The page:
November 29, 2010 | by Michael Heller
Research firm IDC analyst Francisco Jeronimo told Bloomberg in an interview that Android is set to become the top smartphone platform in Western Europe in 2011. According to Jeronimo’s September report, smartphones jumped from 28% of the total mobile market in Q1 2010 to 34% in Q3; and, in his interview with Bloomberg, he said smartphones will become 45% of the market next year. Much of this growth is due to the explosion of Android devices in the market.
Within the Android ecosystem in Western Europe, HTC is leading manufacturers with 39% of shipments, followed (surprisingly) by Sony Ericsson at 27% and Samsung at 14%, though Samsung is seeing gains since the launch of the Galaxy S line of phones.
Taking a cursory glance at the numbers, it makes sense. Android has grown from 4% of the Western Europe smartphone market in fiscal year 2009 to 23% of the market as of the third quarter 2010:
Western Europe Smartphone System Market Share (IDC data)
FY 2009 9M 2010 3Q 2010 Symbian 51 38 34 iPhone 21 23 24 Blackberry 15 17 14 WiMo 8 4 3 Android 4 16 23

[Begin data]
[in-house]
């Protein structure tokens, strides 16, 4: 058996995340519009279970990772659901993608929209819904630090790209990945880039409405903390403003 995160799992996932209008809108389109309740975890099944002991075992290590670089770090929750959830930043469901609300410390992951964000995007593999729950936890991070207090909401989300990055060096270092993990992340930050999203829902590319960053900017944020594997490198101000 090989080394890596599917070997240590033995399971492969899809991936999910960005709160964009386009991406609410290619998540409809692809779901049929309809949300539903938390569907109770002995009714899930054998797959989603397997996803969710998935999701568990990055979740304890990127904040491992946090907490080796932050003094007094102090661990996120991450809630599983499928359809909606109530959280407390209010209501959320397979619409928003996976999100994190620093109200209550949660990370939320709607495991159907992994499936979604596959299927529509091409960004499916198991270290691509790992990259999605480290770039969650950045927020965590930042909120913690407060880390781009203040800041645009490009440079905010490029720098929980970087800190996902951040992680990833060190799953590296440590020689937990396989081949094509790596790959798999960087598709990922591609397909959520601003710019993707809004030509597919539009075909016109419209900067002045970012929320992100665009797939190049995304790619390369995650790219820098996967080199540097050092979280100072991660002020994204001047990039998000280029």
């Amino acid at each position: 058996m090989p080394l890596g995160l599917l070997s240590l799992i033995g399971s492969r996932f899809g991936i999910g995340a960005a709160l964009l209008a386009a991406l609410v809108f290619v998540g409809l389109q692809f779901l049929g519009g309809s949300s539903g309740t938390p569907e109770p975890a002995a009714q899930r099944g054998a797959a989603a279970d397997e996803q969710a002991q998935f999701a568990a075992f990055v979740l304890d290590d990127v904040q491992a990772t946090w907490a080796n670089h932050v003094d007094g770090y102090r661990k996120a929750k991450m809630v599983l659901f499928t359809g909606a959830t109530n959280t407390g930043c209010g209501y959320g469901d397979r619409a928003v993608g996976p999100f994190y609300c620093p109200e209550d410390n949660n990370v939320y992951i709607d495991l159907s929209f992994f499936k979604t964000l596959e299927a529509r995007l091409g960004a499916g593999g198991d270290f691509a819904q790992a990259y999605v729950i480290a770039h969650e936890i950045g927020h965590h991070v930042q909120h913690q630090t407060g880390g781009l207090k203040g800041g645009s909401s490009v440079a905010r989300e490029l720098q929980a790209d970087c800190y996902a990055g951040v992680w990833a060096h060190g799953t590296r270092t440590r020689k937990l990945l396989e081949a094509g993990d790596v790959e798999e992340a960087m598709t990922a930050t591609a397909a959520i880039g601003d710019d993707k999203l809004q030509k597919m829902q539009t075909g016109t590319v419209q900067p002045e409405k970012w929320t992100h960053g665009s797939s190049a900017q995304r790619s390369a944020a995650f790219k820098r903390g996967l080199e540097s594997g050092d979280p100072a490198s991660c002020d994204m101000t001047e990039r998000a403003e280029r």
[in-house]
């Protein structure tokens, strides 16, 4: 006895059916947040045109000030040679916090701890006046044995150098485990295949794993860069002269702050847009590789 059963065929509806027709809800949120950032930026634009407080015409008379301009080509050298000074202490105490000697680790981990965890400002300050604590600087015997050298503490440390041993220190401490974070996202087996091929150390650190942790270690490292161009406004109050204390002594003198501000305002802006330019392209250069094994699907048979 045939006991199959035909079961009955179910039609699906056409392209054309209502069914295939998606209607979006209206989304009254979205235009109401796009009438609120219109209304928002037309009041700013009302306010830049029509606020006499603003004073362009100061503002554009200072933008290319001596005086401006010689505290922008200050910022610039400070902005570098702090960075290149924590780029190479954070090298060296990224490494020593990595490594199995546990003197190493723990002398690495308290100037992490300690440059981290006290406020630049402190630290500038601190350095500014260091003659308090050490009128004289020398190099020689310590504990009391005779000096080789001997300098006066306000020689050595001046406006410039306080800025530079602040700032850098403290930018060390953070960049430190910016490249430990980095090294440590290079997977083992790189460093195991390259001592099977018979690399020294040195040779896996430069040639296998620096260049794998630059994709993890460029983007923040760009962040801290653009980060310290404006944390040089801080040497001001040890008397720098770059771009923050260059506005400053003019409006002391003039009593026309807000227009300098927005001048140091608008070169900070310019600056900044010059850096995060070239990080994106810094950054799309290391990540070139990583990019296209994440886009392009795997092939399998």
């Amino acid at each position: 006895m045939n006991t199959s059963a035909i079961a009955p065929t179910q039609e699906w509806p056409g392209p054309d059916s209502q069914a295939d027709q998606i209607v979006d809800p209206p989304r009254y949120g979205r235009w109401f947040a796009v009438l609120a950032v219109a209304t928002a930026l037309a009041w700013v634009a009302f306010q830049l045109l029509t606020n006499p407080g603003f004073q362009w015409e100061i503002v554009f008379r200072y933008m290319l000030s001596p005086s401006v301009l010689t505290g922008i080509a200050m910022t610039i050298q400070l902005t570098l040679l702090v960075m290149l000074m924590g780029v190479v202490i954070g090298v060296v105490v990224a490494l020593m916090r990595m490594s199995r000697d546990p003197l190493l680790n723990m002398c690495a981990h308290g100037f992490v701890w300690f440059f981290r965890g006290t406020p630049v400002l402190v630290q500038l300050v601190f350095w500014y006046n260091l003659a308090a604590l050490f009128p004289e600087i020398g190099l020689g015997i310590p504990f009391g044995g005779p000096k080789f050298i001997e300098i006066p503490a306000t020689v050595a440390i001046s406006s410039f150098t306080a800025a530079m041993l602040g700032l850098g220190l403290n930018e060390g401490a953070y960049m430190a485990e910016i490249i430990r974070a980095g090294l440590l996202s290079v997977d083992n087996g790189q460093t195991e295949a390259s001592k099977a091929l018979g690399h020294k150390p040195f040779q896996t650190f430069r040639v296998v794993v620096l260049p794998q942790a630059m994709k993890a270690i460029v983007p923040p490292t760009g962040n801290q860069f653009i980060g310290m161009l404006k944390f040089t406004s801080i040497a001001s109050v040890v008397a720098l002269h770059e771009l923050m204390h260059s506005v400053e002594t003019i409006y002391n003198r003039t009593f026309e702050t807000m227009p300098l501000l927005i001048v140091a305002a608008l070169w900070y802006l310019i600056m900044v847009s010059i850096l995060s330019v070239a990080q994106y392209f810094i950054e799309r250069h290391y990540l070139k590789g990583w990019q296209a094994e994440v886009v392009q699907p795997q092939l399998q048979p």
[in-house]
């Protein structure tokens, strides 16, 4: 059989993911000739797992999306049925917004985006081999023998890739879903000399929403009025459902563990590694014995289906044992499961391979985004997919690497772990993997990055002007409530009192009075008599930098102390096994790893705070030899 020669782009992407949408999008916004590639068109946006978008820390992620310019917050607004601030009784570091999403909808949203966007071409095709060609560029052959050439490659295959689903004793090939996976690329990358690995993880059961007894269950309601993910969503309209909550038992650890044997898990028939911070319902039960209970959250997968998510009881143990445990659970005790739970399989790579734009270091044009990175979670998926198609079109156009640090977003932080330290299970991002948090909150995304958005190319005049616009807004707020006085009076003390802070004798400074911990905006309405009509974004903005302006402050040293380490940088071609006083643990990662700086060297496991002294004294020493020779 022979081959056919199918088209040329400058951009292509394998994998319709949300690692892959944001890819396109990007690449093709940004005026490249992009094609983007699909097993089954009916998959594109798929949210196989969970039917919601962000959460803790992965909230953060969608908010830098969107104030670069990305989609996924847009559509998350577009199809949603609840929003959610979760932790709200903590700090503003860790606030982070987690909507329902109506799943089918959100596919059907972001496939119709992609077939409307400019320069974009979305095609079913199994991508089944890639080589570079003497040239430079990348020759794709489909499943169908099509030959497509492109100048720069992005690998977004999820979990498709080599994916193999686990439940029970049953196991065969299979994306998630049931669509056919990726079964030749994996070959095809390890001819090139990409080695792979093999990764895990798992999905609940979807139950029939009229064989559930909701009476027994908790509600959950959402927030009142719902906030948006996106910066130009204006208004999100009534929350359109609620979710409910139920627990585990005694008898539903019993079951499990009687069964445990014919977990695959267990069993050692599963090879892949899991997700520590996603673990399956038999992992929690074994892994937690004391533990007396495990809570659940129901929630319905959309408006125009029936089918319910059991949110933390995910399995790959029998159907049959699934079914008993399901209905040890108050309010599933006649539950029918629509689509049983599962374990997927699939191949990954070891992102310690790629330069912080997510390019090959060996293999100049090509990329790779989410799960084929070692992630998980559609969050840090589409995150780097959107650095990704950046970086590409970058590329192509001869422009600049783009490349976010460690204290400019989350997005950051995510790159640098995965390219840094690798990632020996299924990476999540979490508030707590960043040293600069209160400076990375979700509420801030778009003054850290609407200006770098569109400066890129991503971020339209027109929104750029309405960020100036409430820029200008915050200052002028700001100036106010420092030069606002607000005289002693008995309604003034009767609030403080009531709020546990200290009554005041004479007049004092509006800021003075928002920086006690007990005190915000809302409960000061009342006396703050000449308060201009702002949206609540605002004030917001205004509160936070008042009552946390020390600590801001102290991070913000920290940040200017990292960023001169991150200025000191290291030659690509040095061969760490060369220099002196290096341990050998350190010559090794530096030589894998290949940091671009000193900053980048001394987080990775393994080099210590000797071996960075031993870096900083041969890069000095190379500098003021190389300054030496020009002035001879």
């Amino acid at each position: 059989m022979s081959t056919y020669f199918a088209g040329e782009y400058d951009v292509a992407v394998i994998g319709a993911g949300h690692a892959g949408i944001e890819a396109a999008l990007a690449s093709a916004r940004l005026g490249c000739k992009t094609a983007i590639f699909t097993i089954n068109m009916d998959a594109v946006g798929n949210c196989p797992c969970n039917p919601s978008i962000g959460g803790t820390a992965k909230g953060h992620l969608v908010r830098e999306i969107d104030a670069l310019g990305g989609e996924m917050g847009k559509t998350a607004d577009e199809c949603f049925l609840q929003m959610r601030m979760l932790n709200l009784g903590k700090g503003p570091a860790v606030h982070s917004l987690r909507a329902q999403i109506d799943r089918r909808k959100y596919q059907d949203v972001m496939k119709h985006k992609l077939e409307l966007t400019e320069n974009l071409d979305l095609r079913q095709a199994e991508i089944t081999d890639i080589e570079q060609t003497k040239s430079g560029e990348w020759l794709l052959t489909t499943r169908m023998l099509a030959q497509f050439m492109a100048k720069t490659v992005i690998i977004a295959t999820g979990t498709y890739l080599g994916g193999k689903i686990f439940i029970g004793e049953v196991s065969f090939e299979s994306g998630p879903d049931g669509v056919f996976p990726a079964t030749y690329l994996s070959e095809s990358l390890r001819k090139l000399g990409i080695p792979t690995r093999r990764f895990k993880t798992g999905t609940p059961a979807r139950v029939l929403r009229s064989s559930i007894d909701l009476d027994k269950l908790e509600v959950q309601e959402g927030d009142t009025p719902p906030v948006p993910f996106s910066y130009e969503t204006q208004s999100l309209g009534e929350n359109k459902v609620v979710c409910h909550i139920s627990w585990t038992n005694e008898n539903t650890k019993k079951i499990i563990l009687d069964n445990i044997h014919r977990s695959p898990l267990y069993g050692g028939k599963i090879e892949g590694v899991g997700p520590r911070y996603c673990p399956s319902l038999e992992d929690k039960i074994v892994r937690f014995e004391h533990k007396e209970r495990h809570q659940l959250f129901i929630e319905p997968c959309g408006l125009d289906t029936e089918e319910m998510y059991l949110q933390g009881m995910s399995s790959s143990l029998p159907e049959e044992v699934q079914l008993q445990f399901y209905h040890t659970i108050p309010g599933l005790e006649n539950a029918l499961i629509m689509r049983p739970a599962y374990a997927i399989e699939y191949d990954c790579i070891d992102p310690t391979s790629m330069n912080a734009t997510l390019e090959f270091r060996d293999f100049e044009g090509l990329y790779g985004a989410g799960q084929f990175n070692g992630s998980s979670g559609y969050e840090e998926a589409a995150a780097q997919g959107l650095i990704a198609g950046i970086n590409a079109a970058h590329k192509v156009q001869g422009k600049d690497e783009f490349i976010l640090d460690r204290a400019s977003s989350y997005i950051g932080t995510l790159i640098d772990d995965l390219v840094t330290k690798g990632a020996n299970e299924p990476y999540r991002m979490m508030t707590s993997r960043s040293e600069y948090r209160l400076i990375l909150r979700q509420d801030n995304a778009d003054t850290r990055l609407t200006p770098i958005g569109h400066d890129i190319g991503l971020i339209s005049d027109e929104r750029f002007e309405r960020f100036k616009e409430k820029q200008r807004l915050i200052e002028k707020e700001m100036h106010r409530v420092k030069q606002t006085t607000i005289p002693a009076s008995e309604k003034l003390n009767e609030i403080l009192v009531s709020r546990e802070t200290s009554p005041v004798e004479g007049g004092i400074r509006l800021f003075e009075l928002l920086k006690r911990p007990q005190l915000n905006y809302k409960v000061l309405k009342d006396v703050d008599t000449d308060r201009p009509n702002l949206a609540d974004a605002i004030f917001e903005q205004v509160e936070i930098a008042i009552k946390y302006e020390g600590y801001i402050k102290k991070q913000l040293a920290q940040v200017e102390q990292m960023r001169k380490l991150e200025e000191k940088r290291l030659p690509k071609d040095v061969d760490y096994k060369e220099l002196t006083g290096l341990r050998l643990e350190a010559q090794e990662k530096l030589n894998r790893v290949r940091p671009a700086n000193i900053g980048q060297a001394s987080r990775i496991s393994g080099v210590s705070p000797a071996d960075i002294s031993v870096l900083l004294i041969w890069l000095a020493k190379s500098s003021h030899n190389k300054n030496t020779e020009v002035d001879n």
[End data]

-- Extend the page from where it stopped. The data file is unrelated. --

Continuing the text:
What concerns me about the numbers is that Windows Phone 7 is never mentioned in either the Bloomberg interview or Jeronimo’s original research. Certainly, following along with the numbers, it would look as though Microsoft were about to disappear from the mobile space, but in that the numbers are misleading. So far, Windows Phone 7 hasn’t made much of an impact, but I’ve played with it, and while it is a first draft, it is at least an interesting alternative, and could skew the numbers going forward. Maybe it won’t stop Android from taking over the number one spot, since so far nothing has been able to slow Android’s momentum, not even Nokia’s revamped OS. But, it feels odd to me that a reputable firm like IDC would seemingly discount a company like Microsoft.
Either way, Android is continuing to roll through the competition worldwide.